In Washington, D.C., the staff of the Japanese embassy were hastening to prepare a presentable form of a message from the Tokyo government to Cordell Hull, the U.S. secretary of state, announcing the termination of discussions undertaken to preserve the increasingly fragile peace between the two countries. Ambassador Nomura had been instructed that he was to type the document himself, so secret was it. It was to be delivered to Cordell Hull by 1 P.M., just before the surprise attack on Pearl Harbor was to begin. Nomura was not a good typist and completed, with each retyping, the 14-part message too late to meet the deadline. When he arrived at the State Department to deliver the message, Hull was already receiving news of the Pearl Harbor sinkings.
Meanwhile Japanese attacks were also opening on American bases in the Philippines, on the British colony of Malaya, and on island outposts at Guam and Wake. Hong Kong had been invaded and Japanese forces were sailing to intercept the British fleet sent to defend Singapore. In London, Winston Churchill, who had based all his hope of a successful outcome to the war on"dragging the Yanks in" was, since Britain's expulsion from the European continent in 1940, almost the only person at a high level of government in any of the nations at war, to see a silver lining to the news. As he retired to bed on the evening of December 7, he confided to himself"so we had won after all."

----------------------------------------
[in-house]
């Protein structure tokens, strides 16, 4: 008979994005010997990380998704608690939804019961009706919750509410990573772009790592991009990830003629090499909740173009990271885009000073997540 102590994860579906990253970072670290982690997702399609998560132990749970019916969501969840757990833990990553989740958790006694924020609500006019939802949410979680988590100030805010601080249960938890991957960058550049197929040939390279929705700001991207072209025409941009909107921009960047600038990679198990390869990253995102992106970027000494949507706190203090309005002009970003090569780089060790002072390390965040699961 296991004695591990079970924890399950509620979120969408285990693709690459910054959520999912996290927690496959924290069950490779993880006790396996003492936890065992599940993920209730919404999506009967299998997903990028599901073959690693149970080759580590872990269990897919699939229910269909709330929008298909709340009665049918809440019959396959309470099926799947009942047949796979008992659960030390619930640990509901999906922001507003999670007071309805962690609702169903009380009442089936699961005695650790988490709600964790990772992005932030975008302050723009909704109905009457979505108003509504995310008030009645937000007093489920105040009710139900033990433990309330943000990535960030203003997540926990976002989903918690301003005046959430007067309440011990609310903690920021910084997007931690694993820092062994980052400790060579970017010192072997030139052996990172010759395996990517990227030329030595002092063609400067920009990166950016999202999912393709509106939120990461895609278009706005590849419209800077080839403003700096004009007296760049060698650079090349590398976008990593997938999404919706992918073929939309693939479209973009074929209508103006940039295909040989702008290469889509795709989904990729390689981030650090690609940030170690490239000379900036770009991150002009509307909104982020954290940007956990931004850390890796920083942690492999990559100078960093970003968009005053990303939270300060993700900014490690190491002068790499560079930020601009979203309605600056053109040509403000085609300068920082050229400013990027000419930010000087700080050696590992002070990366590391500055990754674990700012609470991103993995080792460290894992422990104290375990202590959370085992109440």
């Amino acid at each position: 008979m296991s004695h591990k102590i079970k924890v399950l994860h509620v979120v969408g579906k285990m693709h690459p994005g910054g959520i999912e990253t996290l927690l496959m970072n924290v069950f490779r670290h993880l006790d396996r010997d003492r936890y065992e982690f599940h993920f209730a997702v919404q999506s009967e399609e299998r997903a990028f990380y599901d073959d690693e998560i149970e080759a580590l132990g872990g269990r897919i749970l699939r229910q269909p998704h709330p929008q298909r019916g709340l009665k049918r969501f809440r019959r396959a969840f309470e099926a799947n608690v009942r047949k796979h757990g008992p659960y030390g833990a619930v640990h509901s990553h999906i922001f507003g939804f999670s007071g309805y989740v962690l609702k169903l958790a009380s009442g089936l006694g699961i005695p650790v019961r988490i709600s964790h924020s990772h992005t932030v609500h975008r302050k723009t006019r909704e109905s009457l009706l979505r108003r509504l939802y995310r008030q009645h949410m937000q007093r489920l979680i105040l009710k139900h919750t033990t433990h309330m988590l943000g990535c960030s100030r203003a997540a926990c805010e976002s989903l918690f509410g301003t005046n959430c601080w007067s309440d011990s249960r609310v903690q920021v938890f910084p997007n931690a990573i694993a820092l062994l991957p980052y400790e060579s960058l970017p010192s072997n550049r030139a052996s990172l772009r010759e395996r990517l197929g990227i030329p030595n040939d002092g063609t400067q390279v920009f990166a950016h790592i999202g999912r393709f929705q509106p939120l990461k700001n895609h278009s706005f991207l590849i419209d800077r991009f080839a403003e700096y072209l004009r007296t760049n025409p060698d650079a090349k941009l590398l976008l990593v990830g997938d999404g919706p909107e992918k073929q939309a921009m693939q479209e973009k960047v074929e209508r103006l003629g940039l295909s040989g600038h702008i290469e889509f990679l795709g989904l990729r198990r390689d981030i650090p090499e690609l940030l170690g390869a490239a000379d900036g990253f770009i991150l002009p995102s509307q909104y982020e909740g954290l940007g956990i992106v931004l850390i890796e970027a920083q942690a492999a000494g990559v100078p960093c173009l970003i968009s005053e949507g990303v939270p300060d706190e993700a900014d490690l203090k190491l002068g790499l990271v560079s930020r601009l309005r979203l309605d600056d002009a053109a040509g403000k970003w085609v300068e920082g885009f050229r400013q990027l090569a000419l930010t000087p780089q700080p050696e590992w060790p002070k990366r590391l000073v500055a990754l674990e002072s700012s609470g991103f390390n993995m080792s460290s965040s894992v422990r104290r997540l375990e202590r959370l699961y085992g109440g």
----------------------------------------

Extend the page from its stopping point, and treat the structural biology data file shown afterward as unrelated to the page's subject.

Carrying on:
That was one way in which December 7, 1941, changed history. By forcing the United States to enter World War II, Japan had ensured that the world's foremost economic power would set itself to become the foremost military power as well. Because Japan was allied to Adolf Hitler's Germany in the Tripartite Pact, America's intervention was not confined to the Pacific but included Europe as well. Hitler then ensured that the United States would fight Germany as well as Japan by declaring war on the United States on December 11. American intervention against Germany and its espousal of the cause of Germany's other enemies ensured the survival of Josef Stalin's Soviet Union after its near-defeat in 1941, because Soviet Russia then became eligible for United States lend-lease war supplies. December 7, 1941, changed almost every important international relationship in the world--to the disadvantage of the Axis (Germany-Japan-Italy) and to the advantage of the Allies (United States-United Kingdom-Soviet Union), which would dominate the world in subsequent years.